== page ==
As I wrote earlier this year when we first looked at the company (Part 1, Part 2, Part 3), I very much appreciate CEO Kovacevich's approach to serving the consumer. I think he allows the customer to drive the business rather than trying to herd the customer to whatever channel the company thinks is the lower-cost distribution platform. It would be fine and dandy if all consumers wanted to bank over the Internet, but that's not going to happen tomorrow. I personally think that Wells Fargo's strategy, while looking OK on paper, has alienated much of its customer base and has done some damage to marketshare and possibly even mindshare.

Mindshare is less tangible than market share and represents goodwill and recall of a consumer brand in the market. On the other hand, Norwest's mindshare is excellent, as far as I can tell. I have received only raves about the company from its customers and perceive that it has something of a Nordstrom-like attitude of going out of its way to please customers. I think that's great and hope that this attitude is brought to Wells Fargo territory. That's part of the investment thesis here, in addition to the geographic coverage the company will have in some great areas such as the Mountain and Western states.

What we get out of the two is a company that has a high asset turnover (or velocity) with good margins and a highly diversified distribution strategy. Bringing more of a full-service, cross-selling approach to Wells Fargo's low-cost distribution approach will improve Wells Fargo. Meanwhile, Norwest will learn from Wells Fargo what it needs to know to widen its distribution strategy. I think there's tons of room for Norwest to grow and feel good about the long term for this company, despite the uncertainty of the merger. The two companies are taking things slowly, to make sure the merger is done right, however. I think that approach is fine. Don't be surprised if this is where the Drip Port ends up investing, even given the fees of this company's DRIP program. NationsBank, you might recall, is a second strong possibility.

Touchstone Friday. This week we began the review of our finalists, looking to eliminate the contenders down to our Number One Pick. On Monday, we looked at the earnings report from NationsBank (NYSE: NB), and Tuesday we wrapped up and concluded that it was a strong possibility -- sharing why.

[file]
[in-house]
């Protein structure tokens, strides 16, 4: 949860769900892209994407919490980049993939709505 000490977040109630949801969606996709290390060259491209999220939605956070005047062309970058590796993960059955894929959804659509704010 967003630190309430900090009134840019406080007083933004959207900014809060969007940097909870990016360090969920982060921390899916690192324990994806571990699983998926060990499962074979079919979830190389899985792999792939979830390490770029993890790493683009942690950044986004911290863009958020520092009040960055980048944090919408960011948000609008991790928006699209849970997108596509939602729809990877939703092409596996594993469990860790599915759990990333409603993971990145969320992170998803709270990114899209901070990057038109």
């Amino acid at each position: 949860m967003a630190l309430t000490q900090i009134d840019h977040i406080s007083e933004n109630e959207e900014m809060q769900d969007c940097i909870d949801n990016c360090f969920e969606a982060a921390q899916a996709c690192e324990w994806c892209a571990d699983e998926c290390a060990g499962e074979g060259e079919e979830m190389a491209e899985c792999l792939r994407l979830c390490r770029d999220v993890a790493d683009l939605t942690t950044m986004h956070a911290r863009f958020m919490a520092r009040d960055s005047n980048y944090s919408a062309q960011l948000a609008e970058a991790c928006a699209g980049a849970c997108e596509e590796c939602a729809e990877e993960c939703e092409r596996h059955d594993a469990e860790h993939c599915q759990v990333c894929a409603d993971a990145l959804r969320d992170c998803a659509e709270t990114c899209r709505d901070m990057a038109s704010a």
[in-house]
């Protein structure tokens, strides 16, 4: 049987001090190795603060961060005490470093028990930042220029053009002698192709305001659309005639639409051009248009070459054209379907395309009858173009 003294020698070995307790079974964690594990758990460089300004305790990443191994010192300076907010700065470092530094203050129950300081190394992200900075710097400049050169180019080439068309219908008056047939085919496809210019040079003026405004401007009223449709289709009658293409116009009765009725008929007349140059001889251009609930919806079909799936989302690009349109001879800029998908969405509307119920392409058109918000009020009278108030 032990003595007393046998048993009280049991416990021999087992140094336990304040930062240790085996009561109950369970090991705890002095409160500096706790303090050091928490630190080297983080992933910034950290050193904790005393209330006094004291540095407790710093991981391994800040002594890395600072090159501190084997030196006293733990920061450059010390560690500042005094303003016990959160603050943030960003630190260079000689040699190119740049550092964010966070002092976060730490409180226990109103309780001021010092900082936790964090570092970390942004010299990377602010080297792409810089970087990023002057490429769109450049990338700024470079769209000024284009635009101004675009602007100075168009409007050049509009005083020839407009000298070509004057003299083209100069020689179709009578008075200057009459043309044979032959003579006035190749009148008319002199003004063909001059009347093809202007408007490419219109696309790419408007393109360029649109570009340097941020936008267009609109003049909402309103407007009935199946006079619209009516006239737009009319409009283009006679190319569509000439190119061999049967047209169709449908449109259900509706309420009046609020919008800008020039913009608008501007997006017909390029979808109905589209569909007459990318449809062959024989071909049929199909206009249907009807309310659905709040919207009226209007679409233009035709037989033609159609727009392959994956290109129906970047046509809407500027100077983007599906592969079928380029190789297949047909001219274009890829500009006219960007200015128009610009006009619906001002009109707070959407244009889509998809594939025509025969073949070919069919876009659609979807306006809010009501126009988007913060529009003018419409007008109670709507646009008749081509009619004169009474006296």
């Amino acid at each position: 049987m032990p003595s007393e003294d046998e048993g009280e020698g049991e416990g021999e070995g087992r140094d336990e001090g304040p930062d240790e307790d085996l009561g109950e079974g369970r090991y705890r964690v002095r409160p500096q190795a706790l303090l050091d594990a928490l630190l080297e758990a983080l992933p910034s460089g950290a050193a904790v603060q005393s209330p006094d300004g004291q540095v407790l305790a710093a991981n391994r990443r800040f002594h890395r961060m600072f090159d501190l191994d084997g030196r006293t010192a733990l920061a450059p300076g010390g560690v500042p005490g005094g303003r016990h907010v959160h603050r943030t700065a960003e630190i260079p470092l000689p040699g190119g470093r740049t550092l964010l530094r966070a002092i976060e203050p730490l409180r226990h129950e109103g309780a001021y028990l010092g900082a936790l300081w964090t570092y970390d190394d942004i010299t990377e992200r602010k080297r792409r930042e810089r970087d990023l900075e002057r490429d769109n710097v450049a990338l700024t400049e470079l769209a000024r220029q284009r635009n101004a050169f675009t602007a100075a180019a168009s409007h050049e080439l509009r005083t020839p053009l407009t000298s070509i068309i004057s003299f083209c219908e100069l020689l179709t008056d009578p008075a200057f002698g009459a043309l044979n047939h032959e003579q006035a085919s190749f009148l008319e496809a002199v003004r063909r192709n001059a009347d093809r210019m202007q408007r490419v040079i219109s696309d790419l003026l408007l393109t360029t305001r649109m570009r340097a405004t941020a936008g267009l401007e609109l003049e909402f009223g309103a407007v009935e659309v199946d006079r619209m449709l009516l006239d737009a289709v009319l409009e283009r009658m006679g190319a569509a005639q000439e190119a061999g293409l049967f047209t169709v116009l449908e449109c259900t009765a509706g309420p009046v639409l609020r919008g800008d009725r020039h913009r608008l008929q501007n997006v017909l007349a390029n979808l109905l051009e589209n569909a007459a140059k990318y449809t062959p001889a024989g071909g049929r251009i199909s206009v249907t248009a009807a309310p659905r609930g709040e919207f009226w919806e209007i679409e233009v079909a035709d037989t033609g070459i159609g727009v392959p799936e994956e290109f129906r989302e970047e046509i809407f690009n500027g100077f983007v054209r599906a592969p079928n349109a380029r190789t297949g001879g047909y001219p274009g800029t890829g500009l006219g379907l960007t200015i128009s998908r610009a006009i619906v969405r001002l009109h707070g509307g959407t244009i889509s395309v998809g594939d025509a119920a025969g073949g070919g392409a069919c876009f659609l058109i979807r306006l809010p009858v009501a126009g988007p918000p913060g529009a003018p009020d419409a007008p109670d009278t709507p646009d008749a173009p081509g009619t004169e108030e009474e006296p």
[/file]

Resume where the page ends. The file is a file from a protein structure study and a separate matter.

On Wednesday, Jeff came in and took a closer look at Johnson & Johnson's (NYSE: JNJ) and Intel's (Nasdaq: INTC) quarterly earnings from the night before. Intel's conference call summary will be available tonight in the Fool's Conference Call area. He also touched on the Drip Port's performance numbers.

On Thursday, we addressed Norwest (NYSE: NOB), our second finalist, and today you see the results of that -- it's a very likely possibility. Next week, the search continues to narrow. Have a good weekend.

FoolWatch -- It's what's going on at the Fool today.

7/17 Close

Stock Close Change CPB $54 13/16 - 5/8 INTC $83 1/8 - 1 1/8 JNJ $77 9/16 + 3/16
Day Month Year History Drip (0.67%) 7.21% 11.81% (4.78%) S&P 500 0.23% 4.66% 22.28% 24.74% Nasdaq 0.41% 6.02% 27.92% 26.04% Last Rec'd Total # Security In At Current 06/30/98 3.017 CPB $54.259 $54.813 07/01/98 9.724 INTC $80.239 $83.125 07/07/98 6.010 JNJ $69.708 $77.563 Last Rec'd Total # Security In At Value Change 06/30/98 3.017 CPB $163.70 $165.37 $1.67 07/01/98 9.724 INTC $780.21 $808.27 $28.06 07/07/98 6.010 JNJ $418.95 $466.15 $47.21 Base: $1700.00 Cash: $286.05** Total: $1725.84

The Drip Portfolio has been divided into 72.501 shares with an average purchase price of $23.448 per share.

The portfolio began with $500 on July 28, 1997, adds $100 on the 1st of every month, and the goal is to have $150,000 in stock by August of the year 2017.